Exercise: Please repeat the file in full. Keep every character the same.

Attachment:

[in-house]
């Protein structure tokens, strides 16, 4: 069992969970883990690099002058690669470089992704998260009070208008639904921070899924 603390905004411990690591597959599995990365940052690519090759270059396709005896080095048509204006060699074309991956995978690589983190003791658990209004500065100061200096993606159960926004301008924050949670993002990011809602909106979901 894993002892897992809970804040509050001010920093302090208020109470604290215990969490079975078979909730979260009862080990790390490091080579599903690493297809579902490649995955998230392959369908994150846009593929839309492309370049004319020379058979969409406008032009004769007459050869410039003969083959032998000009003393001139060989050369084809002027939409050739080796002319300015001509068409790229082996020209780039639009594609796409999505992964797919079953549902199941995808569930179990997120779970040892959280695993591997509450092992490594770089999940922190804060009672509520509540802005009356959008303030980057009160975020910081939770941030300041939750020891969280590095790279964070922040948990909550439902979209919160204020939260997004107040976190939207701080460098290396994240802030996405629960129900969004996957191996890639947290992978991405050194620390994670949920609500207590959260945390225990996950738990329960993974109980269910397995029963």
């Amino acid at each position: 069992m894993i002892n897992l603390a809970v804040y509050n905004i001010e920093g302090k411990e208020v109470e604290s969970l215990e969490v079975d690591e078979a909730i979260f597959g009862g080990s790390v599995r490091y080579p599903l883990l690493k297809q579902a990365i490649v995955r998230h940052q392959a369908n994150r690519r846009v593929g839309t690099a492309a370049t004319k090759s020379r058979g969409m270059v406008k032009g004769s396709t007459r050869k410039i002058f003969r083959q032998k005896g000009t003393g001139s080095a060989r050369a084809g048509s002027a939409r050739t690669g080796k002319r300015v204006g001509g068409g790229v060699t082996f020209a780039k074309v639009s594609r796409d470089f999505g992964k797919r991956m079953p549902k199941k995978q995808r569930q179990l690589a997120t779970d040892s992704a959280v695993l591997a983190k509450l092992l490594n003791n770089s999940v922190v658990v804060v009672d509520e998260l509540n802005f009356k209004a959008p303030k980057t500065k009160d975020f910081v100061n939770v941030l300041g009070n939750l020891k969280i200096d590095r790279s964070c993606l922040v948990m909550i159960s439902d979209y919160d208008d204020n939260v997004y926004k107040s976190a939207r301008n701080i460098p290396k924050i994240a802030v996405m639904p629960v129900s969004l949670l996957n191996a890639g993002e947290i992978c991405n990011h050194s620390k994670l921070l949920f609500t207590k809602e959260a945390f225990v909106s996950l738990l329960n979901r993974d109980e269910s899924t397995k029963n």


[in-house]
């Protein structure tokens, strides 16, 4: 069992969970883990690099002058690669470089992704998260009070208008639904921070899924 603390905004411990690591597959599995990365940052690519090759270059396709005896080095048509204006060699074309991956995978690589983190003791658990209004500065100061200096993606159960926004301008924050949670993002990011809602909106979901 894993002892897992809970804040509050001010920093302090208020109470604290215990969490079975078979909730979260009862080990790390490091080579599903690493297809579902490649995955998230392959369908994150846009593929839309492309370049004319020379058979969409406008032009004769007459050869410039003969083959032998000009003393001139060989050369084809002027939409050739080796002319300015001509068409790229082996020209780039639009594609796409999505992964797919079953549902199941995808569930179990997120779970040892959280695993591997509450092992490594770089999940922190804060009672509520509540802005009356959008303030980057009160975020910081939770941030300041939750020891969280590095790279964070922040948990909550439902979209919160204020939260997004107040976190939207701080460098290396994240802030996405629960129900969004996957191996890639947290992978991405050194620390994670949920609500207590959260945390225990996950738990329960993974109980269910397995029963």
């Amino acid at each position: 069992m894993i002892n897992l603390a809970v804040y509050n905004i001010e920093g302090k411990e208020v109470e604290s969970l215990e969490v079975d690591e078979a909730i979260f597959g009862g080990s790390v599995r490091y080579p599903l883990l690493k297809q579902a990365i490649v995955r998230h940052q392959a369908n994150r690519r846009v593929g839309t690099a492309a370049t004319k090759s020379r058979g969409m270059v406008k032009g004769s396709t007459r050869k410039i002058f003969r083959q032998k005896g000009t003393g001139s080095a060989r050369a084809g048509s002027a939409r050739t690669g080796k002319r300015v204006g001509g068409g790229v060699t082996f020209a780039k074309v639009s594609r796409d470089f999505g992964k797919r991956m079953p549902k199941k995978q995808r569930q179990l690589a997120t779970d040892s992704a959280v695993l591997a983190k509450l092992l490594n003791n770089s999940v922190v658990v804060v009672d509520e998260l509540n802005f009356k209004a959008p303030k980057t500065k009160d975020f910081v100061n939770v941030l300041g009070n939750l020891k969280i200096d590095r790279s964070c993606l922040v948990m909550i159960s439902d979209y919160d208008d204020n939260v997004y926004k107040s976190a939207r301008n701080i460098p290396k924050i994240a802030v996405m639904p629960v129900s969004l949670l996957n191996a890639g993002e947290i992978c991405n990011h050194s620390k994670l921070l949920f609500t207590k809602e959260a945390f225990v909106s996950l738990l329960n979901r993974d109980e269910s899924t397995k029963n």